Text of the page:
In episode one of Netflix’s Tiger King: Murder, Mayhem and Madness (a new seven-part docuseries about former roadside zoo owner and convicted criminal Joseph “Joe Exotic” Maldonado-Passage), Carole Baskin—an animal rights activist and the CEO of accredited wildlife sanctuary Big Cat Rescue—asserts:
“Anybody who poses with an exotic cat is a problem, and that just drives more and more and more breeding of these cats who will never live free.”
Tiger King certainly alludes to the suffering of big cats used in tourist traps, but the docuseries—ultimately focusing on the rivalry between Baskin and Joe Exotic—glosses over why forcing these animals to participate in public encounters or photo ops is never worth it.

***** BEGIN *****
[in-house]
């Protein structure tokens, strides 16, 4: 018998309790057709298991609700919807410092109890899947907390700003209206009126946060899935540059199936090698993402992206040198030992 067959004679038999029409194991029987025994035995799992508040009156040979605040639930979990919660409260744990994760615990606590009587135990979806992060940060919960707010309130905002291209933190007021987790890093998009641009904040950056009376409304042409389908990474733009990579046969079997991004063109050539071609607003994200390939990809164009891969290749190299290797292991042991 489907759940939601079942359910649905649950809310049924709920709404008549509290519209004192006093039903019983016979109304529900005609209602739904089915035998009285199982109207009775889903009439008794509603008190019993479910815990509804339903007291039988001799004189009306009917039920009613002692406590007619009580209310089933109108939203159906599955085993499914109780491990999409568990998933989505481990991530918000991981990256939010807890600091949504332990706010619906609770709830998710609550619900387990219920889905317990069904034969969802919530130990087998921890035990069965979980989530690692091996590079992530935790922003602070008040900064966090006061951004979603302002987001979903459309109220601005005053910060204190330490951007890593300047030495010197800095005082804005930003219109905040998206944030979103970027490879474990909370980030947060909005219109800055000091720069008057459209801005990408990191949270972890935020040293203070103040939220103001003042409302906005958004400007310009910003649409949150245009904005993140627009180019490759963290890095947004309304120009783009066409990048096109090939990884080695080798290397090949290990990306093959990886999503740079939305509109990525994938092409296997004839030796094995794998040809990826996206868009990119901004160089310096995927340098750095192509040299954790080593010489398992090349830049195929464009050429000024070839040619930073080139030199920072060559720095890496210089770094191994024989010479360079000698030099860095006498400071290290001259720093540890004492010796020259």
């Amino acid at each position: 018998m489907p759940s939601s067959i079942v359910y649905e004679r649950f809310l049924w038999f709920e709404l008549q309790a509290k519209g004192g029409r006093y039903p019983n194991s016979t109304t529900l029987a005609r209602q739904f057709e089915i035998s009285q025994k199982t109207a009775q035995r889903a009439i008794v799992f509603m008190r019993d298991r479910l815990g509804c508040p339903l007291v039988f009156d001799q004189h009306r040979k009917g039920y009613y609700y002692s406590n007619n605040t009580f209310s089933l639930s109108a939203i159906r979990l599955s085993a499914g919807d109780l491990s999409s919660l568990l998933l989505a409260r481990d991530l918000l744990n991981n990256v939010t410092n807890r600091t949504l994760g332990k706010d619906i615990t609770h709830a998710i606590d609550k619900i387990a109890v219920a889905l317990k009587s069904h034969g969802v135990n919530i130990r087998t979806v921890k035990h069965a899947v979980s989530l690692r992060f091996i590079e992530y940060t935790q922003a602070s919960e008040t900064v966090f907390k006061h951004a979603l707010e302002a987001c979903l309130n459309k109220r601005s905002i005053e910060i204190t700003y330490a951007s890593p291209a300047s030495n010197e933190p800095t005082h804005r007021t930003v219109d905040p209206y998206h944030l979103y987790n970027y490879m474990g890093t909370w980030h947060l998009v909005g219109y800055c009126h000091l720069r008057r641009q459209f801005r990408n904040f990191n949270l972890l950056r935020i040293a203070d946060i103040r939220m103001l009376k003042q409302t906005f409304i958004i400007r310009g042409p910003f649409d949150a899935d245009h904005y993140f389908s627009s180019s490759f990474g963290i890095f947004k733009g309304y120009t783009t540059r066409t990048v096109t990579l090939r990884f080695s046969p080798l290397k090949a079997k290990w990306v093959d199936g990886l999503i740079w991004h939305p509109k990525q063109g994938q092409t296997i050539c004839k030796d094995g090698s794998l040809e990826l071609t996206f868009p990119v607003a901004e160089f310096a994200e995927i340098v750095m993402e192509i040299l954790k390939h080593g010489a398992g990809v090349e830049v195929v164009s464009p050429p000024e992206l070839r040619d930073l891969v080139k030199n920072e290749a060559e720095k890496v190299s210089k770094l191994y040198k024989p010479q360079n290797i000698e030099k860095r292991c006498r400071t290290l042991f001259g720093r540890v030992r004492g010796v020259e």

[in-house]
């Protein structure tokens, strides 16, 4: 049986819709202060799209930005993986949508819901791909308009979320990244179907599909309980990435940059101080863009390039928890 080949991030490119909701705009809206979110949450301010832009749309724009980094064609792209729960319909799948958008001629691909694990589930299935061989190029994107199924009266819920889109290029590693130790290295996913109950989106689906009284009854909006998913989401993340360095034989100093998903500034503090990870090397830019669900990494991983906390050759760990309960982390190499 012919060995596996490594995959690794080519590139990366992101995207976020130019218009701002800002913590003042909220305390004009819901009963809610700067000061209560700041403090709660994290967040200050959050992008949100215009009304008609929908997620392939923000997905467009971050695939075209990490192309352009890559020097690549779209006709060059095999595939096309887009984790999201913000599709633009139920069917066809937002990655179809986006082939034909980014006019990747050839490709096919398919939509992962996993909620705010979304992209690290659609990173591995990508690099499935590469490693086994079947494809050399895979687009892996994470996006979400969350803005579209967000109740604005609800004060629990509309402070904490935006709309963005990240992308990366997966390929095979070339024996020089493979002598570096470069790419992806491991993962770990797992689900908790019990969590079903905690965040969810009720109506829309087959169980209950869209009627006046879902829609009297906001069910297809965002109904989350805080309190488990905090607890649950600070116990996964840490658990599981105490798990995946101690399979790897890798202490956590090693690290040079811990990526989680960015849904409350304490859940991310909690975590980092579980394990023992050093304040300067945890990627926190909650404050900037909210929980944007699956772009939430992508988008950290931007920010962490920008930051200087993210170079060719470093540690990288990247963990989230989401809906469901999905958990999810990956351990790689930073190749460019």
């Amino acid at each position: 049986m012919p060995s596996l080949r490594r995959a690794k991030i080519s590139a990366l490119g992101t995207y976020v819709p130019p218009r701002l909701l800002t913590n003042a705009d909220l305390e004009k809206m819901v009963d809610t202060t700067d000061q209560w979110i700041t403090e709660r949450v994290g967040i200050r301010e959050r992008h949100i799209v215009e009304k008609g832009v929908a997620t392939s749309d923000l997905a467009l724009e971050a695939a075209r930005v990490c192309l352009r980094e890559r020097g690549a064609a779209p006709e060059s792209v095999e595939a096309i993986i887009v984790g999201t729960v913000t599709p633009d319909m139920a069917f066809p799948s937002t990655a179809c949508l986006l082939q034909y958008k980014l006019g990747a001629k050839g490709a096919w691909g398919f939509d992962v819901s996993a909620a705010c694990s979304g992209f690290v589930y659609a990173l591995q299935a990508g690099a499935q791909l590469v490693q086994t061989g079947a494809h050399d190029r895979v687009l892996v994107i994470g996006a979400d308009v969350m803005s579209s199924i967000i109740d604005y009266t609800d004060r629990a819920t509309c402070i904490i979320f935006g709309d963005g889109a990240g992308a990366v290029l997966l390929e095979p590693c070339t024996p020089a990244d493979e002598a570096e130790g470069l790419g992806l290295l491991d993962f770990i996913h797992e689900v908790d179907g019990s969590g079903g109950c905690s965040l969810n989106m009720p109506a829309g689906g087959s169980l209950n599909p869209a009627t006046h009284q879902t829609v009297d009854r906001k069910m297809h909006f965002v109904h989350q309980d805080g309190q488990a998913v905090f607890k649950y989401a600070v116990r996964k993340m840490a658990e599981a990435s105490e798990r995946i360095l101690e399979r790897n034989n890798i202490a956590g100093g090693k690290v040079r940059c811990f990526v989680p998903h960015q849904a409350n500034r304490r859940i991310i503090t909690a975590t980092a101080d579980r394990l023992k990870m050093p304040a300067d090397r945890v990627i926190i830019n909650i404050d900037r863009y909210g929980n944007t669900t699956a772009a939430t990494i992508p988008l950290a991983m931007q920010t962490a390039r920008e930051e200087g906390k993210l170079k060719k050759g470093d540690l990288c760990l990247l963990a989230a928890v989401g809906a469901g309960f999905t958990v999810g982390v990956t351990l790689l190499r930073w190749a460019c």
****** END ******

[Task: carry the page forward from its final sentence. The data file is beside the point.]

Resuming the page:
If you are finding that you have some extra time on your hands….
— Nick Zerwas (@NickZerwas) March 24, 2020
In the first episode, for example, sleeping tigers are passed around for rapid-fire photo ops during what Joe refers to as “playtime.” When asked by a customer how old the tiger cubs are, he reveals that they’re just 6 weeks old. The cubs in this clip have their eyes closed because they’re exhausted, likely after being overworked. Like any young animal (including human babies), tiger cubs require a lot of sleep, but these cubs are often not afforded adequate rest. “From the time that they’re 4 weeks old to the time that they’re 16 weeks old, you can profit $100,000 on that cub … interaction, playtime, photos,” Joe admitted on camera.